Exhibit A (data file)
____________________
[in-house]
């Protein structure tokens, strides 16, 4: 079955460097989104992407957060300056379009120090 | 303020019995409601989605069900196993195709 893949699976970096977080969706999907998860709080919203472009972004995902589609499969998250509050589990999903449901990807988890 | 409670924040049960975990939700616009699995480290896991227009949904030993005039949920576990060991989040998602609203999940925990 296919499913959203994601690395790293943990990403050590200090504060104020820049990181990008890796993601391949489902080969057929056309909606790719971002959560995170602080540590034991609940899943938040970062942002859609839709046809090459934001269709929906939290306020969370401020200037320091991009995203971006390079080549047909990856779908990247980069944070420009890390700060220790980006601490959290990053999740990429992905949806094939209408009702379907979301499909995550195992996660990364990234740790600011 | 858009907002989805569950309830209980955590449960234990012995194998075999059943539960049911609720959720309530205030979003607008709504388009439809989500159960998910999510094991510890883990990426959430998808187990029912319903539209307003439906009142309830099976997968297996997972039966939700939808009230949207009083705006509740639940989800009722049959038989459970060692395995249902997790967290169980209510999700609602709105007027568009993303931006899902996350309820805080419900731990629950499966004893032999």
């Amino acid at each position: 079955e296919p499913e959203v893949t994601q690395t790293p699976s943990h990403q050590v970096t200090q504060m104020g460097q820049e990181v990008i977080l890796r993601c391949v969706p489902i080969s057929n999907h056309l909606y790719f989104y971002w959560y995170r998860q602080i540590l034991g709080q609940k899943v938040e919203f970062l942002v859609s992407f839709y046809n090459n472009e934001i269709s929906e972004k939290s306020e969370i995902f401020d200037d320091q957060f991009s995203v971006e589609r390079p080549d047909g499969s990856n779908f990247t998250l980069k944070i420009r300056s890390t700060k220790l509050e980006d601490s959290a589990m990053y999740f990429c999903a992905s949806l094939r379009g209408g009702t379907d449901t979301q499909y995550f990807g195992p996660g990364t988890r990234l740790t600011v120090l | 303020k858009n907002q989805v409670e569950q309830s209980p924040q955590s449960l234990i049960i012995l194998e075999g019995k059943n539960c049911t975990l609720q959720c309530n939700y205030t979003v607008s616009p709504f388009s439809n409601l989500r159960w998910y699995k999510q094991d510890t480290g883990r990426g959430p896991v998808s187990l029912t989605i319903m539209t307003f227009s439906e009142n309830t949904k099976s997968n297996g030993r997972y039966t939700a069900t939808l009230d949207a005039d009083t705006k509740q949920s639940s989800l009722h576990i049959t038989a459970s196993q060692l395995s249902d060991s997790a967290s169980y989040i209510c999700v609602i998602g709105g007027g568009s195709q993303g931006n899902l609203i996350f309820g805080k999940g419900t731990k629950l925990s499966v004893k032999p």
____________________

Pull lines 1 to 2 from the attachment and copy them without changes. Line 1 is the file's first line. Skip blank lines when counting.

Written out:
[in-house]
């Protein structure tokens, strides 16, 4: 079955460097989104992407957060300056379009120090 | 303020019995409601989605069900196993195709 893949699976970096977080969706999907998860709080919203472009972004995902589609499969998250509050589990999903449901990807988890 | 409670924040049960975990939700616009699995480290896991227009949904030993005039949920576990060991989040998602609203999940925990 296919499913959203994601690395790293943990990403050590200090504060104020820049990181990008890796993601391949489902080969057929056309909606790719971002959560995170602080540590034991609940899943938040970062942002859609839709046809090459934001269709929906939290306020969370401020200037320091991009995203971006390079080549047909990856779908990247980069944070420009890390700060220790980006601490959290990053999740990429992905949806094939209408009702379907979301499909995550195992996660990364990234740790600011 | 858009907002989805569950309830209980955590449960234990012995194998075999059943539960049911609720959720309530205030979003607008709504388009439809989500159960998910999510094991510890883990990426959430998808187990029912319903539209307003439906009142309830099976997968297996997972039966939700939808009230949207009083705006509740639940989800009722049959038989459970060692395995249902997790967290169980209510999700609602709105007027568009993303931006899902996350309820805080419900731990629950499966004893032999």